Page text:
PINELLAS PARK – The AIDS Partnership, a faith-based volunteer agency, will host the local observance of the 31st International AIDS Candlelight Memorial May 18, 6 p.m., at Good Samaritan Church, 6085 Park Blvd.
The candlelight memorial was first started in 1983 as an international campaign to raise awareness of the HIV epidemic. The third Sunday in May is a date observed by 1,200 community organizations in 115 countries, according to the organization’s website, www.candlelightmemorial.org.
Locally, the AIDS Partnership has observed the day for almost 20 years, said its president Ellen Bauer.
“It’s important for many reasons. The world needs to recognize that HIV epidemic is still present,” she said. “We recognize those who have gone before, and we want those who are affected by HIV now to have some comfort and to know that people are still standing guard and keeping the light on AIDS.”
The AIDS Partnership seeks to bridge the gap between those suffering from AIDS or HIV and the faith community. An Episcopal priest Rand Frew and Mary Stephan founded the organization in 1994. When Stephan’s son became infected with HIV, she felt alienation from her Presbyterian church family, Bauer explained.
“She felt that she could not bring her whole story to all of the faith community,” she said. “She became aware that there were many people who felt they couldn’t bring their tragedy to the faith community.”
So Stephan worked to unite local Catholics, Lutherans and those of her own denomination to teach the community. She wanted the AIDS Partnership to “lovingly give that assistance and support” to those struggling with the disease as well as destroy any stigma related to it, Bauer said.
“Her basic thing was that those that are hurting sit next to you in worship, and they can’t even reach out for your help,” she said.
When Stephan became ill, its volunteers incorporated the organization into a recognized nonprofit in 2002, Bauer said. Stephan died in 2006, but her mission continues. The HIV epidemic is not only an ongoing problem, but prevalent in Pinellas County.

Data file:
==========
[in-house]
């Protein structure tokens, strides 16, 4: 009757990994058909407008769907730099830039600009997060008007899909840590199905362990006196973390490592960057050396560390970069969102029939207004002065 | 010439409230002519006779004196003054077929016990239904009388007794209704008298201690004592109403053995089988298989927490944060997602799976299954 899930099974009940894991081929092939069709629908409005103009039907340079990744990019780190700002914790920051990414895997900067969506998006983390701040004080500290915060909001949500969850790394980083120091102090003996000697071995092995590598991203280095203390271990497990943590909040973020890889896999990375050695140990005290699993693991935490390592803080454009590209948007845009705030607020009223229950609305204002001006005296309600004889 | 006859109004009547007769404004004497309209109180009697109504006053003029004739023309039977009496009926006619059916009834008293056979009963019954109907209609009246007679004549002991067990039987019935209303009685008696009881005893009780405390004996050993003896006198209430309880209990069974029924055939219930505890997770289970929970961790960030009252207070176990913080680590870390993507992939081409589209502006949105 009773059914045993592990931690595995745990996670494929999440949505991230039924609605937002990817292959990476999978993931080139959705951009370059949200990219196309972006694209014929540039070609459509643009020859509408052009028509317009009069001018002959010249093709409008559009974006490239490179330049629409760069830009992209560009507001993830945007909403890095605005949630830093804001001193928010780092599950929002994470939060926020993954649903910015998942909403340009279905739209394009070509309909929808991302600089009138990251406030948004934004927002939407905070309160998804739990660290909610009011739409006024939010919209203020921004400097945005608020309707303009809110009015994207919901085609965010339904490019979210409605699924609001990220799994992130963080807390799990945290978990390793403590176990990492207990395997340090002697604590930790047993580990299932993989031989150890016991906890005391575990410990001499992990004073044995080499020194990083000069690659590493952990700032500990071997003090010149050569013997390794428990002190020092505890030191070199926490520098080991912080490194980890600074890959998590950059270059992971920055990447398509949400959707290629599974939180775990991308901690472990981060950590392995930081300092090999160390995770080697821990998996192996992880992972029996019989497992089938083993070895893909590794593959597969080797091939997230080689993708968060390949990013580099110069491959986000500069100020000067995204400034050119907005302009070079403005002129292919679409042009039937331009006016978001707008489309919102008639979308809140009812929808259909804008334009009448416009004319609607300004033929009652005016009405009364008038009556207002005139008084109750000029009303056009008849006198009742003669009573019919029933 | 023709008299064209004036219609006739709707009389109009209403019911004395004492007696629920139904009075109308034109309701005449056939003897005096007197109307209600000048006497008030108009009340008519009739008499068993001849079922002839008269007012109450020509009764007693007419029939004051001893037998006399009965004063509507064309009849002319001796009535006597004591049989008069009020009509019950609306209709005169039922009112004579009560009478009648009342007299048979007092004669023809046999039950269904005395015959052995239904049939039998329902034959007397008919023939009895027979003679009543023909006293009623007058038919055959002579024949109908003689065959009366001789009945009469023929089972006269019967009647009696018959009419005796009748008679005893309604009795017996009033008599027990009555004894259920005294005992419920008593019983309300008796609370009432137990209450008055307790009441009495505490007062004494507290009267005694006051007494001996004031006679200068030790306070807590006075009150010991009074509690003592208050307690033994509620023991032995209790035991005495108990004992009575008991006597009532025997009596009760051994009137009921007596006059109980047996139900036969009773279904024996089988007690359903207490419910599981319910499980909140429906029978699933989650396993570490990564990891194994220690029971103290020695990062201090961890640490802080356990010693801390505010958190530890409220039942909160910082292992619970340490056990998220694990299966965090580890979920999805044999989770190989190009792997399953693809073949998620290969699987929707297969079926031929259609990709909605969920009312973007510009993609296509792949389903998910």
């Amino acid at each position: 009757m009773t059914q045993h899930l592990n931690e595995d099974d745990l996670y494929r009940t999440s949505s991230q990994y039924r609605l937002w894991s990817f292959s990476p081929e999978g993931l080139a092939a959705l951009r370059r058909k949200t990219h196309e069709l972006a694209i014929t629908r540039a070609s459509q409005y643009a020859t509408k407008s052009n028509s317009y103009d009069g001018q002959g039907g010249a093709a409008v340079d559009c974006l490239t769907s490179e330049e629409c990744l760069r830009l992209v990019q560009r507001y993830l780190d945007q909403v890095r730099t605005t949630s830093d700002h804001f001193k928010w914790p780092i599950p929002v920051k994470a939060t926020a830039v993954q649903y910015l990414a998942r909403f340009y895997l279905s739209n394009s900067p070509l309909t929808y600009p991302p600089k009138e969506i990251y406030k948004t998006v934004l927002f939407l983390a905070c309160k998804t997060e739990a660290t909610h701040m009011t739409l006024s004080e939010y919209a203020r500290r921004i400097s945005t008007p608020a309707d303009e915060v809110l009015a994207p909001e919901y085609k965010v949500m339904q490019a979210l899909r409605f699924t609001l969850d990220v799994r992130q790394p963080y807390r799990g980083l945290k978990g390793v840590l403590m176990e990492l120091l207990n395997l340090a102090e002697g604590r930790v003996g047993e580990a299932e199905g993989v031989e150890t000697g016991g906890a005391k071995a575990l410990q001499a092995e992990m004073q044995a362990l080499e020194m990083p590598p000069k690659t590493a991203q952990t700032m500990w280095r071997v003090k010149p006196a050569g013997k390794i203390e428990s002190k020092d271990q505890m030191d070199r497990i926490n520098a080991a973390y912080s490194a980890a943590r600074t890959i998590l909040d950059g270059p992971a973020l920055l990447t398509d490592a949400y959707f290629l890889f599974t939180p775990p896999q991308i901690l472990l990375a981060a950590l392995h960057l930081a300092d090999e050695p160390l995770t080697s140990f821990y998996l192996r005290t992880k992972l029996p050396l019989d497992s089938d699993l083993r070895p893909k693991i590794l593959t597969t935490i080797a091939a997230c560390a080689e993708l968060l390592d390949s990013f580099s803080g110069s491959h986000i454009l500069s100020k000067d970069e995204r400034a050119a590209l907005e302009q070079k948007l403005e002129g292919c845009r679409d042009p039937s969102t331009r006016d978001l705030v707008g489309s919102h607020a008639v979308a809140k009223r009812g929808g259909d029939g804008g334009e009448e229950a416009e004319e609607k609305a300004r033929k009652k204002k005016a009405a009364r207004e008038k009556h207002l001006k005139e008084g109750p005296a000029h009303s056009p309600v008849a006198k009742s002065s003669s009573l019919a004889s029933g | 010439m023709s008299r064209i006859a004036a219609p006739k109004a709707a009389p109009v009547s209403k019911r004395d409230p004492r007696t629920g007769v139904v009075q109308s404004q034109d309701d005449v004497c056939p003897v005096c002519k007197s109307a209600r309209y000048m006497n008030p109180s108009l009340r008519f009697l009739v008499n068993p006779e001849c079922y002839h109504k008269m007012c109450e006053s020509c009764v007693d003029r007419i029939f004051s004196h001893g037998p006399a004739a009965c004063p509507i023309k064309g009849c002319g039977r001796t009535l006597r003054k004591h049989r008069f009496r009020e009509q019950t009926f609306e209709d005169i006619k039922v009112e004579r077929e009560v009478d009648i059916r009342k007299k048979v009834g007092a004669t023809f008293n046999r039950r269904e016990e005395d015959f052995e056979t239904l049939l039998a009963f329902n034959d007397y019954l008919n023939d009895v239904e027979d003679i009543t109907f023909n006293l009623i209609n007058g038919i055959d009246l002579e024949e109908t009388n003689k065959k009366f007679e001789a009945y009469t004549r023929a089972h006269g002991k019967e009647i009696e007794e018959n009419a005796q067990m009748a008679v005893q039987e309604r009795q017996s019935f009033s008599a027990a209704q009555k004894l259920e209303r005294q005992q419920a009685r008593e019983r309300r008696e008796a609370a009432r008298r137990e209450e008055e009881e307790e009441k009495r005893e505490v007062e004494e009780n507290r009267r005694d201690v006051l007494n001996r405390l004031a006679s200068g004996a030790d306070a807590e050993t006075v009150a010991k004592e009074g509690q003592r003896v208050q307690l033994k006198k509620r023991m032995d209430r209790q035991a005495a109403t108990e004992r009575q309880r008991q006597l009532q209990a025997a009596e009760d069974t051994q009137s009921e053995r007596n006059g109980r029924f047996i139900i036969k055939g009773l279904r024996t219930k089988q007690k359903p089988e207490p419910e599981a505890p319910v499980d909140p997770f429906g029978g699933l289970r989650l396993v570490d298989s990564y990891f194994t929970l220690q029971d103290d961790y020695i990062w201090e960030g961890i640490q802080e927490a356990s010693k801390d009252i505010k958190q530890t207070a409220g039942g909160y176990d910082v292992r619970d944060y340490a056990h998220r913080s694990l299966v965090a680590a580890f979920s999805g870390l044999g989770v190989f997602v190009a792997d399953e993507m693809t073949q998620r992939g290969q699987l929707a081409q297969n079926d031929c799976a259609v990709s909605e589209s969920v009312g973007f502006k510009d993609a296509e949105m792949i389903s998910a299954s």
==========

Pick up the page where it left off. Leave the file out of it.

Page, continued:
Bauer said the younger generation isn’t taking the disease seriously anymore.
“Our youth these days have no memory of devastation that occurred 20 years ago. These young people are now putting themselves at risk for the same personal devastation,” she said. “Young people’s attitude is ‘Well, I can take a pill,’ or ‘It’s controllable,’ without any real internalization (that) the virus destroys their body and the drugs have devastating side effects also.”
The AIDS Partnership is a small organization with only a four-person board. But they’re all volunteers. Along with providing awareness, the partnership offers support to those infected with the disease, both morally and monetarily with gift cards. The organization hosts a fellowship dinner on third Wednesdays at different local churches that support the partnership.
“I know that there is a group of people that we have affected in a very positive personal way by offering them fellowship, support and a little bit of … money,” Bauer said. “I am always delighted when I hear someone say something positive about being accepted in the community because we have helped.”
The group participates in St. Pete Pride. They host HIV testing events. The downtown Dunedin restaurant group of Kelly’s, Chic a Boom Room Martini Bar and Blur Nightclub has named the nonprofit as its house charity, raising funds for it through 50-50 raffles during Drag Queen Bingo Tuesdays, 8:30 p.m., at Blur, 325 Main St., Dunedin.
Members of several local churches will participate in the upcoming candlelight memorial. The service in general is designed to incorporate many faiths, Bauer said.
As a tradition, the names of victims of the disease will be read throughout the entire service, to represent how the HIV infection is a constant if quiet presence in the world.
“(It) acts as a background for the whole service,” Bauer said.
After a gathering prayer, the group will recite a Kaddish, a Jewish prayer for mourners. There will be responsive readings, congregational singing and performances by soloists from Our Lady Of Lourdes Catholic Church in Dunedin, St. John’s Episcopal Church in Clearwater and the local Jewish congregation.
Rev. Temple Hayes of First Unity of St. Petersburg, and William Harper, executive director of the AIDS Service Association of Pinellas, will speak.
The candlelight service will end with a tolling of the AIDS memorial bells, once for every year of the epidemic.
“(H)elp us recognize the disease, grieve with those who have lost loved ones and be uplifted by our message,” Carol Dunn, secretary of the AIDS Partnership, wrote in a email inviting local officials to the service.
The AIDS Partnership has offices at St. Lutheran’s Church, 407 S. Saturn Ave. in Clearwater. For more information about the organization, call 446-7718, ext. 242 or visit www.aidspartnershipinc.com.